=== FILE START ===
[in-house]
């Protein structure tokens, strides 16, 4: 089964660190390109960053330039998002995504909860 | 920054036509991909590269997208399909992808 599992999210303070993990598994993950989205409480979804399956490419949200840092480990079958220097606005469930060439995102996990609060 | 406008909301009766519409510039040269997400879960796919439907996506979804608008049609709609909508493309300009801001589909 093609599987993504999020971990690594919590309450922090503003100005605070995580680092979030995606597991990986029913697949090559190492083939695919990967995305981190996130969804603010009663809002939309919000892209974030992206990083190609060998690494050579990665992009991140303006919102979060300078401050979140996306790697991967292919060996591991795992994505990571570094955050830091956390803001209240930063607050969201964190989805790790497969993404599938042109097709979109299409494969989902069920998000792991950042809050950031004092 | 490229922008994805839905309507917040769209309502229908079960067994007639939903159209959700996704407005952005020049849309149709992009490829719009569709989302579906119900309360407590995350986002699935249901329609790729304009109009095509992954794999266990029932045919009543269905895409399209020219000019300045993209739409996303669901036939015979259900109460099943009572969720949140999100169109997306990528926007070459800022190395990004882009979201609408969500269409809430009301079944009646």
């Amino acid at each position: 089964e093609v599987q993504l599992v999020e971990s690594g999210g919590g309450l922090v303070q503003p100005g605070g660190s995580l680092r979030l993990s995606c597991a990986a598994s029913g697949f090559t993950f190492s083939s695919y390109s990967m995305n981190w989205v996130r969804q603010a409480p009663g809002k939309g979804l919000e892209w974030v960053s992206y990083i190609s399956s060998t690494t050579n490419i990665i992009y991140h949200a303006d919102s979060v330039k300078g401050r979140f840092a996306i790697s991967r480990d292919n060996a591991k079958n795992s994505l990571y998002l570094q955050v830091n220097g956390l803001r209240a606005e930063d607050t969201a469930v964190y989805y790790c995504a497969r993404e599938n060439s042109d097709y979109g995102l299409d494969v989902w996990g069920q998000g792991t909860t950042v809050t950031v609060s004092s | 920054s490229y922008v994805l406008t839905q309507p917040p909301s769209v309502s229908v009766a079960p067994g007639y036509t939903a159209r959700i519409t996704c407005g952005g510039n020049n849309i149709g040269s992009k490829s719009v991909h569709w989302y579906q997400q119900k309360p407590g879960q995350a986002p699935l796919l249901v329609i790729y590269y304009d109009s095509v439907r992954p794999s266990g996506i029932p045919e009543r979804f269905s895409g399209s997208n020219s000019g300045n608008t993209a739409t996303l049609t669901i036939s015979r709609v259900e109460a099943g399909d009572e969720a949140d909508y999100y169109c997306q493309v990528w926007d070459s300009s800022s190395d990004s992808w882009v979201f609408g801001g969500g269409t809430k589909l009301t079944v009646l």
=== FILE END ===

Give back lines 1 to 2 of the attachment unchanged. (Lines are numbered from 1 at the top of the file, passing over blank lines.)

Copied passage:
[in-house]
């Protein structure tokens, strides 16, 4: 089964660190390109960053330039998002995504909860 | 920054036509991909590269997208399909992808 599992999210303070993990598994993950989205409480979804399956490419949200840092480990079958220097606005469930060439995102996990609060 | 406008909301009766519409510039040269997400879960796919439907996506979804608008049609709609909508493309300009801001589909 093609599987993504999020971990690594919590309450922090503003100005605070995580680092979030995606597991990986029913697949090559190492083939695919990967995305981190996130969804603010009663809002939309919000892209974030992206990083190609060998690494050579990665992009991140303006919102979060300078401050979140996306790697991967292919060996591991795992994505990571570094955050830091956390803001209240930063607050969201964190989805790790497969993404599938042109097709979109299409494969989902069920998000792991950042809050950031004092 | 490229922008994805839905309507917040769209309502229908079960067994007639939903159209959700996704407005952005020049849309149709992009490829719009569709989302579906119900309360407590995350986002699935249901329609790729304009109009095509992954794999266990029932045919009543269905895409399209020219000019300045993209739409996303669901036939015979259900109460099943009572969720949140999100169109997306990528926007070459800022190395990004882009979201609408969500269409809430009301079944009646």